Driving the Day
1.China and EUto complete investment treaty by 2020
Li Keqiang met with European Council President Donald Tusk and European Commission President Jean-Claude Juncker in Brussels on Tuesday for the annual China-EU Summit.
The big news: The two sides signed a joint communique.
Why that’s a big deal: As of yesterday, it appeared that the two sides could not agree on a joint statement (see yesterday’s Tip Sheet).
There was some high drama to get the statement across the line (SCMP):
- “The two sides were able to draft a joint statement at the last minute, but not before European negotiators initially threatened to walk out from the discussions.”
The Chinese really wanted a statementto get done (Euractiv):
- “’The Chinese side was very eager to have a joint statement,’ European officials noted.”
- “Beijing sent new draft proposals on Saturday, Sunday and Monday evening to narrow the outstanding gap.”
Industrial subsidies were perhaps the biggest point of contention. Here is what the two sides agreed (European Council):
- “Both sides will intensify the discussions with the aim of strengthening international rules on industrial subsidies.”
This is more important: The two sides promised to conclude an investment treaty by 2020.
Get smart: The Europeans are making out like they got big concessions from China. But we don’t see it.
SCMP:Before a joint statement, a threat: EU diplomats nearly walked out of talks with China
Euractiv:EU, China agree on joint statement as Beijing makes last-ditch concessions
European Council:EU-China Summit Joint statement
2. Rural banking consolidation takes a step forward
The banking regulator (CBIRC) has given approval for a small Jiangsu bank to consolidate rural lenders in a handful of provinces (Caixin):
- “The CBIRC granted approval on Thursday for Shanghai-listed Jiangsu Changshu Rural Commercial Bank Co. Ltd. to set up a special village bank called Xingfu Village Bank in the southern province of Hainan to manage its other 30 village banks.”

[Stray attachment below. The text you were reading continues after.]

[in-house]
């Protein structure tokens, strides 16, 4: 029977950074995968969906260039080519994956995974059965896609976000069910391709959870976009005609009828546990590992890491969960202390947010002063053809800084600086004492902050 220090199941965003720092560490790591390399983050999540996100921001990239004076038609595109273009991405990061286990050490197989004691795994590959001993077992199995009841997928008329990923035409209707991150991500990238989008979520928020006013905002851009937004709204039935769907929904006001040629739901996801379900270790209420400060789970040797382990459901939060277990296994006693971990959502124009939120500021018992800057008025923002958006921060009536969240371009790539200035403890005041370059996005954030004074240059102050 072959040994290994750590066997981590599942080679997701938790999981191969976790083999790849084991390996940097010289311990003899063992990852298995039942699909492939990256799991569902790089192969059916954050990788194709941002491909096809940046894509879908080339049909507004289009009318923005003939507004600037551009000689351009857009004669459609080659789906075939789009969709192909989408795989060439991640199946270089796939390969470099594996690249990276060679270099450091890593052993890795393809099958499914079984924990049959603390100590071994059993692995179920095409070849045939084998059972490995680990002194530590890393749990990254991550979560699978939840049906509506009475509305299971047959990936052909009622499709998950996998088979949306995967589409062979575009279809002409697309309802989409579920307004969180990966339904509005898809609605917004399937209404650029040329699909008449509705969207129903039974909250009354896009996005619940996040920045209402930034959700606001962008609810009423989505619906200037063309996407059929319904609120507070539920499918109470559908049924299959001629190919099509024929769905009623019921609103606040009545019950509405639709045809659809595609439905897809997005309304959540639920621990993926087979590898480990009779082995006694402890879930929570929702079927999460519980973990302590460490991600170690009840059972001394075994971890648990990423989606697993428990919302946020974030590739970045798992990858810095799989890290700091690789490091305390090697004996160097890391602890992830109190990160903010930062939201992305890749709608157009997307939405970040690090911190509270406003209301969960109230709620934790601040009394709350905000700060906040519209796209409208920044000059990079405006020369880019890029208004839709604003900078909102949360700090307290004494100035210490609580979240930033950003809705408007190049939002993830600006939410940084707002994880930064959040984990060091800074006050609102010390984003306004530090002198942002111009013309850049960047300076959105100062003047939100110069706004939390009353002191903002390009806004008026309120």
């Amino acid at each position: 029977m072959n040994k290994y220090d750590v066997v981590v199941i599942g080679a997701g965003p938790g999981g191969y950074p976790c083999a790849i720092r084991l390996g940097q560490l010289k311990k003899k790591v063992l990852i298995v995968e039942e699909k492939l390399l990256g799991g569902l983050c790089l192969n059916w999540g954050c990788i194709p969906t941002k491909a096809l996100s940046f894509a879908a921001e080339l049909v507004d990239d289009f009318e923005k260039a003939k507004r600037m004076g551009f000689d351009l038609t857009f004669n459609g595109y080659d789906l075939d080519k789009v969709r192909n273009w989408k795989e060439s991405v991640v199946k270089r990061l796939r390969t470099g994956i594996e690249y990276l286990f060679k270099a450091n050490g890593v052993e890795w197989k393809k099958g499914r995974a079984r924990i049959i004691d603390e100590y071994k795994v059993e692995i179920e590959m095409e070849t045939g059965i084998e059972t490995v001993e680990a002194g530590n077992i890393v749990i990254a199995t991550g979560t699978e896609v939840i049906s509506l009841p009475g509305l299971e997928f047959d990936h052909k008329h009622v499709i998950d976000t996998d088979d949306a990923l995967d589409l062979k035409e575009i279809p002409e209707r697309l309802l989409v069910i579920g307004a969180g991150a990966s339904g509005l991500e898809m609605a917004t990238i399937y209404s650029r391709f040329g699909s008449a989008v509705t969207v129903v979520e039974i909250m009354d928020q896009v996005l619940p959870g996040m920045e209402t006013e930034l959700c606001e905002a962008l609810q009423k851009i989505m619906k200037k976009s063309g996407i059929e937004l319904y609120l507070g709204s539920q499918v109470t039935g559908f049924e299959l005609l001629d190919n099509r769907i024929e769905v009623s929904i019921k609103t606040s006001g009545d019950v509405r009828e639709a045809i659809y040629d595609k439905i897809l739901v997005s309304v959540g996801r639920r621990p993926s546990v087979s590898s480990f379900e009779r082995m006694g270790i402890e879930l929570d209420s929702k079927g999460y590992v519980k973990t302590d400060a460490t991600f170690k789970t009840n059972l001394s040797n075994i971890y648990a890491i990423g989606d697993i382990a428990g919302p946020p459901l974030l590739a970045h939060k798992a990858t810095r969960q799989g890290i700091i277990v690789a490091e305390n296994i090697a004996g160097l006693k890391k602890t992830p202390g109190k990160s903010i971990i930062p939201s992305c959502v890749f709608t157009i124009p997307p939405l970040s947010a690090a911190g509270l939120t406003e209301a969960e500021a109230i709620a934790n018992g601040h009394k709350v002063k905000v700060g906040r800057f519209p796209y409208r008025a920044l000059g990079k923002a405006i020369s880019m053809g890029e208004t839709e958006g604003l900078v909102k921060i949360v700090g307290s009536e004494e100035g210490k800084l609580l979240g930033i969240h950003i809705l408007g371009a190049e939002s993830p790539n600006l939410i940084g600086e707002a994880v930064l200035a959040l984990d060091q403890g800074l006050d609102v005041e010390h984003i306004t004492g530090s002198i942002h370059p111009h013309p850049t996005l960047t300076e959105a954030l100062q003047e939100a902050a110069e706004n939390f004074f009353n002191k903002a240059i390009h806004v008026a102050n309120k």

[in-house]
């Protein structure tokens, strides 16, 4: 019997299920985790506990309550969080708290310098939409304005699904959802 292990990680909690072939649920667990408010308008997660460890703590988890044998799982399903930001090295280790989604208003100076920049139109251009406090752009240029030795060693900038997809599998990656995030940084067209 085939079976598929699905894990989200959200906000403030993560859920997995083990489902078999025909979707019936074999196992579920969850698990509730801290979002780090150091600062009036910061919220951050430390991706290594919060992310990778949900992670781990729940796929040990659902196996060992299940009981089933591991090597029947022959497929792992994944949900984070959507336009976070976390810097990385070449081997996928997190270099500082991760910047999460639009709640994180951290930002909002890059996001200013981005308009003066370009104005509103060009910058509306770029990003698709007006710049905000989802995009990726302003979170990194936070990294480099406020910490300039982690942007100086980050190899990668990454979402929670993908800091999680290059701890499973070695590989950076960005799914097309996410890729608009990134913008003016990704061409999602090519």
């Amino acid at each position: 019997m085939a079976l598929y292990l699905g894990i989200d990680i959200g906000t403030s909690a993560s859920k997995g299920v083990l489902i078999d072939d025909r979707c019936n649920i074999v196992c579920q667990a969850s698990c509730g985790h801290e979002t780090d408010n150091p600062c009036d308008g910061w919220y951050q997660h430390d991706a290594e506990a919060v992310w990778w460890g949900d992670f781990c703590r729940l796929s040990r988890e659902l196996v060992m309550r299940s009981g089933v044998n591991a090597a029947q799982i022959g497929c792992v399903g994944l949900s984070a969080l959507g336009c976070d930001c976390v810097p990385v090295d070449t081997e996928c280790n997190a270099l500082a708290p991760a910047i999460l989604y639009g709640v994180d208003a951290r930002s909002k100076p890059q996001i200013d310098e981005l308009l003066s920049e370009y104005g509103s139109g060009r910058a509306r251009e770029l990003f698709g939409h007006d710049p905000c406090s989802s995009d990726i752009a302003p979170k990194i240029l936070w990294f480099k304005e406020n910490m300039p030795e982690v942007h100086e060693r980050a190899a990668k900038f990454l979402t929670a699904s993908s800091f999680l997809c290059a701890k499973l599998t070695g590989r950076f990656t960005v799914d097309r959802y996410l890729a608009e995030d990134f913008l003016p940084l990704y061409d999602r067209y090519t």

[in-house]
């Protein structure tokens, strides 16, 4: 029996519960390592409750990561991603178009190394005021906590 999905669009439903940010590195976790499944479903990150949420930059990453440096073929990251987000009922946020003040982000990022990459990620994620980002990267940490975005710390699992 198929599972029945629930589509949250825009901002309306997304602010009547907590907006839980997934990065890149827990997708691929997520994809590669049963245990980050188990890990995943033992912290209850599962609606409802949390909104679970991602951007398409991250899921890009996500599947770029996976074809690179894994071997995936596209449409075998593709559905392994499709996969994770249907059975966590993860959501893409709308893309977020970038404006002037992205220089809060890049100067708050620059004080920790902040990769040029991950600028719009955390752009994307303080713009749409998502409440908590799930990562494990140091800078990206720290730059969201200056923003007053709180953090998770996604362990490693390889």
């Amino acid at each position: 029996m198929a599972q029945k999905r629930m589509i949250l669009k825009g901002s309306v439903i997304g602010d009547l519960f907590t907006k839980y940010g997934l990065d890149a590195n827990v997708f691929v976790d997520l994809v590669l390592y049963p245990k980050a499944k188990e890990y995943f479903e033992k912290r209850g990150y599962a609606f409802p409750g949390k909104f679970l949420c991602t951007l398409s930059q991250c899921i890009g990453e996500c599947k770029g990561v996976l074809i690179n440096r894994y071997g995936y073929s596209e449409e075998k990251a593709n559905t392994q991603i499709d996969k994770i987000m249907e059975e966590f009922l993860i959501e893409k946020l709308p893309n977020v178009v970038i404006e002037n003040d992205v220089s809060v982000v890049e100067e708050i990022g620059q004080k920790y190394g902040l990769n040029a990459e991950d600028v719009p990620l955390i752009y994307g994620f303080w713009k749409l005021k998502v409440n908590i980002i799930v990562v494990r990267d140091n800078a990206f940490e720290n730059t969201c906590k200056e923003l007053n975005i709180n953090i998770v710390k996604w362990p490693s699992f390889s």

- “Xingfu Village Bank will hold the complete stakes of 30 village banks based in the provinces of Hubei, Jiangsu, Henan and Yunnan.”
- “The new bank will also be able to acquire other community banks across the country.”
Authorities haven’t explicitly outlined the rationale here, but it looks like an effort to further boost lending to small, rural enterprises.
The goal is to incentivize lending by bringing down costs, via streamlined ownership and management:
- “Currently, most of the village banks that have been set up by large commercial banks are managed by a designated department or business division within the parent bank.”
- “This management model comes with higher management costs because it gets harder to coordinate as more village banks are established.”
But one key challenge remains:
- “Rural community banks…are exposed to high levels of risk because most of their borrowers…often lack adequate collateral.”
Caixin:New Village Bank Offers to Put Rural Lending on Firmer Footing
China Banking News:China Issues New Banking License for Nationwide Acquisition of Rural Lenders
3.Coal import restrictions expanded
Chinese authorities are looking to restrict coal imports in 2019 – capping shipments at the same level as 2018.
Reuters has the scoop:
- “Three…sources were told by provincial-level customs officials to restrict their imports in 2019 to no more than 2018 levels.”
- “A fourth source, an official with a government-affiliated body who was familiar with the import policy, said the decision was made by China’s State Council.”
The move is geared to protect domestic producers by supporting coal prices:
- “’Mining companies and provincial governments voiced their opposition against more imports,’ said the official.”
But industrial producers aren’t exactly happy about it, as previous restrictions are already denting profits:
- “Rising domestic coal prices have pressured profit margins at Chinese coal-fired utilities, industry executives said at the Coaltrans conference in Shanghai on Tuesday.”
- “’Imported coal could be a supplement to domestic coal supply and help to control coal prices,’ said Guo Xinyi, director of the fuel department at China Huaneng Group.”